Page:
And anecdotal evidence supports these big-picture statistics.
When Reynolds arrived at Friends Seminary 10 years ago, she said, students each submitted six applications on average. Now, that average is eight per student — an increase of 33 percent. And at Phillips Academy in Andover, Mass., the mean number of applications filed by his students went from eight last year to nine this year, Director of College Counseling John Anderson said.
Brenzel said the admissions office is aiming to have a class of about 1300 to 1340 students walk through Phelps Gate next fall. But he said he does not know how many students the office will admit to get to that number, given that Yale’s yield — the percentage of accepted students who choose to matriculate — is hard to predict this year.
“Up until we are ready to release decisions, we will be tracking the matriculation of early admits and trying to decide how conservative we should be with additional offers so that we keep down the risk of overcrowding the College,” Brenzel said in an e-mail.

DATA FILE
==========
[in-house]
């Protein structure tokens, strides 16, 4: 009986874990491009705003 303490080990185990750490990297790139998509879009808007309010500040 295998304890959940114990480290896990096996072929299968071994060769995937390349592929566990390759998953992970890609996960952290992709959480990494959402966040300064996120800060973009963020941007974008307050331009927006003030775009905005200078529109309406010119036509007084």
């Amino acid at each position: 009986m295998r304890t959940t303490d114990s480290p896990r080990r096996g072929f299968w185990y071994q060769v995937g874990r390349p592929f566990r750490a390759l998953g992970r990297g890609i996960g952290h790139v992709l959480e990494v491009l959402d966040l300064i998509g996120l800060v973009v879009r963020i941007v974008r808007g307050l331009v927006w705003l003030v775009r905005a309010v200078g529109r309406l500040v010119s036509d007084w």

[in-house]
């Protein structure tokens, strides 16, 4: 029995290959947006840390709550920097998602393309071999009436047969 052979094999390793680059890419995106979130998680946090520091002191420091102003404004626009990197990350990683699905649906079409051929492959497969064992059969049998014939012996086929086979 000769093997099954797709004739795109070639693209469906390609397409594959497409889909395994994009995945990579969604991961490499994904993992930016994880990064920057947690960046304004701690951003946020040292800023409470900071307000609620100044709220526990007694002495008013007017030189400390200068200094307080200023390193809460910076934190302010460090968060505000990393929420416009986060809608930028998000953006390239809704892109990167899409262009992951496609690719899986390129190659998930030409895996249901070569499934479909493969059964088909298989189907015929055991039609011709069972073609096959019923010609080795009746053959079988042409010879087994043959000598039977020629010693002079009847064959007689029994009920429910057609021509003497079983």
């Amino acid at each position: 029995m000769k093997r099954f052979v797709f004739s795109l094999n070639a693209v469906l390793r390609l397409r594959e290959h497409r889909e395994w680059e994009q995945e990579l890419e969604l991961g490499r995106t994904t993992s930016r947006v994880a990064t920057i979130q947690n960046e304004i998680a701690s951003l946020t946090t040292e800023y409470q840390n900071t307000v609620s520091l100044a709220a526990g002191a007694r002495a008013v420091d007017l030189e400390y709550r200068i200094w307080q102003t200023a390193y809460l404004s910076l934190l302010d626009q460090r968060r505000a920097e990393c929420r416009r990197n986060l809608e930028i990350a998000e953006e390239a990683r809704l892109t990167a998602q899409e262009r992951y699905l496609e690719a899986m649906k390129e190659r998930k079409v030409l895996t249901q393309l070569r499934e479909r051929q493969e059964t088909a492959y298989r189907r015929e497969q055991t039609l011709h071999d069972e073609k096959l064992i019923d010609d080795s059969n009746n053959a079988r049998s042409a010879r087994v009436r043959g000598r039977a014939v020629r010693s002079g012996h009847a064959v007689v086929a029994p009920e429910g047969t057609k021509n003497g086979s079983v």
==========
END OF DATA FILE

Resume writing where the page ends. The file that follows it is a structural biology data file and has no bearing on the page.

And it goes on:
Like all Yale admits, the 885 students who were accepted early must accept or decline the offer of admission by May 1.
The admissions office will mail notification letters to regular decision applicants on March 31, Brenzel said. The decisions will also be available on the admissions Web site beginning the evening of the 31st.